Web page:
Timmerman writes, “As Le says, people should ask themselves whether they feel like they’re considering a narrow position that might grow dull over time, or whether it’s the start of something longer and more interesting. He encourages people to ask themselves, ‘Is this something I can see myself doing down the road and being happy with?’”
5. Understand stock options.
Biotech companies often provide stock options as incentives. This sounds great. After all, Gilead stock has grown more than 4,930 percent in the last 15 years. But most biotech startups, even successful ones, don’t become Gilead (or Genentech.)
And stock options can be a very tricky thing. Timmerman notes that, “What fewer people realize is that startups can be successful, and still not provide stock rewards to the people who slaved away all those nights and weekends to make it a success.”
There’s a significant difference between preferred shares, which the venture capitalists typically get, and common shares, which are held by employees and founders. It’s complicated and tricky, an entirely different world from the science end of things. Timmerman writes, “For example, it might sound shocking, but More says it’s conceivable for a biotech startup to have agreements in place to assure that the entire first $100 million of proceeds from an acquisition—a successful outcome by most measures—would go to the venture capitalists. If those are the terms by which a company raised money, then common shareholders would only be able to get their proportional rewards based on what’s left after the first $100 million is paid out.”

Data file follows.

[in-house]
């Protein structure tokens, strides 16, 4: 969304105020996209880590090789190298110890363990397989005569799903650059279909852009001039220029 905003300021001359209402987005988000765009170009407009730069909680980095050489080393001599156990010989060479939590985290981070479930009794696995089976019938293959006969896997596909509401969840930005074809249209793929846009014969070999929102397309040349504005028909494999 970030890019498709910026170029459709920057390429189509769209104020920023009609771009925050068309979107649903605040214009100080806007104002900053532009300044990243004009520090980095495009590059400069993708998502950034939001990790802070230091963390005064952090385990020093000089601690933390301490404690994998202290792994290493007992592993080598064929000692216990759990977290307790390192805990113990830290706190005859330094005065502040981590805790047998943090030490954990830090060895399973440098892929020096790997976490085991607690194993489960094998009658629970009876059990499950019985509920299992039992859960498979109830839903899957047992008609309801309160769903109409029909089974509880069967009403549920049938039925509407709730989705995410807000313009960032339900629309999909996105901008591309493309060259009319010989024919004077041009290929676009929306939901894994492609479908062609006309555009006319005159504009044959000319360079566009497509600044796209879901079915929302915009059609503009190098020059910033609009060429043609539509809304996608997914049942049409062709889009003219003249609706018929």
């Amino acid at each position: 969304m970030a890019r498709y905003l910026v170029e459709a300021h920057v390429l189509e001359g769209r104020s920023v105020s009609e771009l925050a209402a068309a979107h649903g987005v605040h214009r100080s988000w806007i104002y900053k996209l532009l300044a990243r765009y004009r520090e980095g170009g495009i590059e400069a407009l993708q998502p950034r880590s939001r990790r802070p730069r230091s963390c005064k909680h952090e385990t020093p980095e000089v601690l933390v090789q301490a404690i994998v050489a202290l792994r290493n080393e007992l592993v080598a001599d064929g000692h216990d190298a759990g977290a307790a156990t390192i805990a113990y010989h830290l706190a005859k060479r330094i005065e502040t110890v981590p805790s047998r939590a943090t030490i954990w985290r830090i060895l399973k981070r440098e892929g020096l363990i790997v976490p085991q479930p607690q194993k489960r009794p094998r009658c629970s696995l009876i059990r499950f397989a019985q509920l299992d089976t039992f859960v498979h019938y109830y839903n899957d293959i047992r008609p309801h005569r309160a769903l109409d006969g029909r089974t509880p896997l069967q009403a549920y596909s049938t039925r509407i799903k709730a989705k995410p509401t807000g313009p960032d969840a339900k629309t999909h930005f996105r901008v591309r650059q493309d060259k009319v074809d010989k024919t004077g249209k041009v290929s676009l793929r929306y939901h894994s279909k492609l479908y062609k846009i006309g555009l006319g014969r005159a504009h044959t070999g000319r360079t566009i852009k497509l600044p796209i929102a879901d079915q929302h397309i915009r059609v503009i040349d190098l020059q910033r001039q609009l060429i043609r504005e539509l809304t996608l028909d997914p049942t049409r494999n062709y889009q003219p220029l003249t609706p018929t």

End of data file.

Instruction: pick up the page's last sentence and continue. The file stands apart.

And in some cases, not even then. Read the fine print and understand what’s being offered and when.
6. Know your worth.
Knowing how much you should get paid is always a tough nut to crack. A lot of the surveys that are useful for that are confidential. Nonetheless, it’s possible the university career counseling office may have some of that information.
Timmerman says, “This is where it’s important to use your network, and to know someone who works as a corporate attorney, an HR consultant, or a venture capitalist who has access to these kinds of proprietary compensation surveys. Oftentimes, these people are happy to help prospective candidates understand if they are being offered a fair deal.”
Recruiters who specialize in the life sciences are also likely to have a good understanding of this area.
7. What’s the company culture?
Assuming the biotech startup isn’t starting with you from the ground up, what’s the company’s culture? Every company has a personality, big or small, but those differences can be really exacerbated when there’s only a dozen people working there.
Do they have a sense of humor? Are they casual or buttoned up? Timmerman writes, “Folks coming from Big Pharma may have more adjusting to do than others. At a startup, people wear multiple hats. A lot of things need to be done that don’t fall in anyone’s specific job description. You have to be able to tolerate uncertainty about whether your company will be in business in 12 months. People often need to sublimate their own ego for the team objective, if the team is going to have any chance to win. Put another way, you have to be resourceful, and do the little things.”
That might mean washing glassware, developing and performing assays, fixing the copy machine and creating a budget for the next three months. If that’s not the type of environment you’re interested in, then a biotech startup might not be for you.